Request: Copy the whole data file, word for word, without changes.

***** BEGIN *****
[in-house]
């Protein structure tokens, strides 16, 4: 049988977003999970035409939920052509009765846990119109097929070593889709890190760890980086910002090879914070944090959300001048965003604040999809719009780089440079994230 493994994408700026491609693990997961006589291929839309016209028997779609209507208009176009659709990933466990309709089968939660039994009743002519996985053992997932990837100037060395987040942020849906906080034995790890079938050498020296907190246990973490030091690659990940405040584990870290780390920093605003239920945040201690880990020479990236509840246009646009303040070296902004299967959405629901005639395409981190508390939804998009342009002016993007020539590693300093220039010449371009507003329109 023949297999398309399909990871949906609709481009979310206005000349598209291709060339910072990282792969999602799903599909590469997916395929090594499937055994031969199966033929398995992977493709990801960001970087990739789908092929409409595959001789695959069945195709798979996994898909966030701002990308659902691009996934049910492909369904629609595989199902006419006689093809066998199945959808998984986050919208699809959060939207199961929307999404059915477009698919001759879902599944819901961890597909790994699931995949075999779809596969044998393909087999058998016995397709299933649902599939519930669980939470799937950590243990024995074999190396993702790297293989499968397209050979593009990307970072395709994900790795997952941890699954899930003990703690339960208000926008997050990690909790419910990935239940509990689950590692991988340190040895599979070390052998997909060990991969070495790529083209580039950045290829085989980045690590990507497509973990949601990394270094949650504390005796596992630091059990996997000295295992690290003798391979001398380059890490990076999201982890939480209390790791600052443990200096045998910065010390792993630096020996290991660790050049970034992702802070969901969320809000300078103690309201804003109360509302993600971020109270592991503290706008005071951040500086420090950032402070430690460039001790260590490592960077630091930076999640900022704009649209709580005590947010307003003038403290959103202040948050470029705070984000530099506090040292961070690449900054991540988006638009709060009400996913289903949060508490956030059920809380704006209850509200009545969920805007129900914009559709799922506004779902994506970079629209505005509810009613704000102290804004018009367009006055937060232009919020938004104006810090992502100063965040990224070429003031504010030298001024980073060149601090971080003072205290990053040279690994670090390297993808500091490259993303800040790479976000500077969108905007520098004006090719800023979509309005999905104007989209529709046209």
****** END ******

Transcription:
[in-house]
């Protein structure tokens, strides 16, 4: 049988977003999970035409939920052509009765846990119109097929070593889709890190760890980086910002090879914070944090959300001048965003604040999809719009780089440079994230 493994994408700026491609693990997961006589291929839309016209028997779609209507208009176009659709990933466990309709089968939660039994009743002519996985053992997932990837100037060395987040942020849906906080034995790890079938050498020296907190246990973490030091690659990940405040584990870290780390920093605003239920945040201690880990020479990236509840246009646009303040070296902004299967959405629901005639395409981190508390939804998009342009002016993007020539590693300093220039010449371009507003329109 023949297999398309399909990871949906609709481009979310206005000349598209291709060339910072990282792969999602799903599909590469997916395929090594499937055994031969199966033929398995992977493709990801960001970087990739789908092929409409595959001789695959069945195709798979996994898909966030701002990308659902691009996934049910492909369904629609595989199902006419006689093809066998199945959808998984986050919208699809959060939207199961929307999404059915477009698919001759879902599944819901961890597909790994699931995949075999779809596969044998393909087999058998016995397709299933649902599939519930669980939470799937950590243990024995074999190396993702790297293989499968397209050979593009990307970072395709994900790795997952941890699954899930003990703690339960208000926008997050990690909790419910990935239940509990689950590692991988340190040895599979070390052998997909060990991969070495790529083209580039950045290829085989980045690590990507497509973990949601990394270094949650504390005796596992630091059990996997000295295992690290003798391979001398380059890490990076999201982890939480209390790791600052443990200096045998910065010390792993630096020996290991660790050049970034992702802070969901969320809000300078103690309201804003109360509302993600971020109270592991503290706008005071951040500086420090950032402070430690460039001790260590490592960077630091930076999640900022704009649209709580005590947010307003003038403290959103202040948050470029705070984000530099506090040292961070690449900054991540988006638009709060009400996913289903949060508490956030059920809380704006209850509200009545969920805007129900914009559709799922506004779902994506970079629209505005509810009613704000102290804004018009367009006055937060232009919020938004104006810090992502100063965040990224070429003031504010030298001024980073060149601090971080003072205290990053040279690994670090390297993808500091490259993303800040790479976000500077969108905007520098004006090719800023979509309005999905104007989209529709046209």